Grover said in their petition, they have also made a prayer regarding placing of orders imposing restrictions in the state.
During the arguments, the bench took exception that some of the advocates appearing in the matter have raised their voice and said, “It is not proper for lawyers to shout in the court. It is not proper.”
When an advocate appearing for one of the intervenors said that J&K has not complied with the earlier directions of the court to place the restriction orders before it, the bench told Mehta, “Mr Solicitor General, please keep all those orders ready”.
When a lawyer appearing for one of the petitioners told the court that J&K must justify why they are not sharing the restriction orders with them, the bench said, “He (Mehta) has assured us that he will produce those orders”.
The bench has posted the matter for further hearing on October 25.
When the bench referred to media reports that mobile services have been restored in the valley, the counsel for one of the petitioners said only BSNL postpaid mobiles were operational but the SMS service was stopped by authorities on Tuesday.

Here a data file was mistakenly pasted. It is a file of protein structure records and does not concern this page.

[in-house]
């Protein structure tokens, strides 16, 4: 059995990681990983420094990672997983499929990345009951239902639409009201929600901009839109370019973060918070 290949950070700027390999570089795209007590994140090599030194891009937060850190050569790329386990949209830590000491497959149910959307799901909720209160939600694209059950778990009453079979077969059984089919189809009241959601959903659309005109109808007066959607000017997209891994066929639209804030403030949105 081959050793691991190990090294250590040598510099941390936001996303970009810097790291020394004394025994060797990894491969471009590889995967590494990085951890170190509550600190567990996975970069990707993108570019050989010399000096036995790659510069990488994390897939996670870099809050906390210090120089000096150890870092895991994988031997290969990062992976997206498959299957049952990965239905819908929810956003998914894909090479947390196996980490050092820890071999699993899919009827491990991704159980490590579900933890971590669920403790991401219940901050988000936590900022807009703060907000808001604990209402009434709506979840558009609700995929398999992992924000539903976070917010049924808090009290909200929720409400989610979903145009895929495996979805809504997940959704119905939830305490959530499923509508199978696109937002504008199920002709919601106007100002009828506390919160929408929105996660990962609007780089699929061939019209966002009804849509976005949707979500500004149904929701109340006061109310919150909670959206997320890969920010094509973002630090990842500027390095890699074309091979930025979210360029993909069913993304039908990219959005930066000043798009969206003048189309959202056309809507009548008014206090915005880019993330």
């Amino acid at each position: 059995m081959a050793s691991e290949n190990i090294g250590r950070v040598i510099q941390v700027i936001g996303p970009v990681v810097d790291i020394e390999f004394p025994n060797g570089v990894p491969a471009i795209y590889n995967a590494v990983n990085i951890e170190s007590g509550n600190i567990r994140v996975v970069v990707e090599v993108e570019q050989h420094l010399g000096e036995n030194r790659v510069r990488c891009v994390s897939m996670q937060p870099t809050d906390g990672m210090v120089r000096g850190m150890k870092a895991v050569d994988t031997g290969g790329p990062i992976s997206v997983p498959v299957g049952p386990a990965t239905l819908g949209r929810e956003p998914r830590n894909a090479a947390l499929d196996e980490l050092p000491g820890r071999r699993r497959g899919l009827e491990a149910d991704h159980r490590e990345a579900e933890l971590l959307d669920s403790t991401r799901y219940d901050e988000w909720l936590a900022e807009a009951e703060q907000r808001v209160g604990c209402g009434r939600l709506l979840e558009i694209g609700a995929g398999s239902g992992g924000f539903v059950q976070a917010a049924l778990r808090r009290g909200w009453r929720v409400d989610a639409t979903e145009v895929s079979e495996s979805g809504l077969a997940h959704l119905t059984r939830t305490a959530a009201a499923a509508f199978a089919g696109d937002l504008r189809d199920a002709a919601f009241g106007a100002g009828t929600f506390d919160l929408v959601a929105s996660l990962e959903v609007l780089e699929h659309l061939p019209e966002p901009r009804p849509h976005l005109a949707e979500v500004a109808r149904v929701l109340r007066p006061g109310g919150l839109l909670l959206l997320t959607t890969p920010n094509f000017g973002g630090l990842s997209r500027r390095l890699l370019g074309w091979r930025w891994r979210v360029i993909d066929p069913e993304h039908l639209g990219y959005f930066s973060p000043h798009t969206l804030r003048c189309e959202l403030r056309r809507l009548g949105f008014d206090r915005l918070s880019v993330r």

The apex court was hearing the petitions which have raised the issue of physical restrictions and communication blockade in Jammu and Kashmir following abrogation of provisions of Article 370.
‘Why No Reply On NRI Businessman Wife’s Plea?’
The Supreme Court on Wednesday asked the Jammu and Kashmir administration as to why it has not filed a reply on a plea by the wife of a Malaysia-based NRI businessman challenging his detention following abrogation of provisions of Article 370.
A bench headed by Justice N V Ramana observed that the matter relates to “personal liberty” and the J-K administration should have filed its reply on the plea.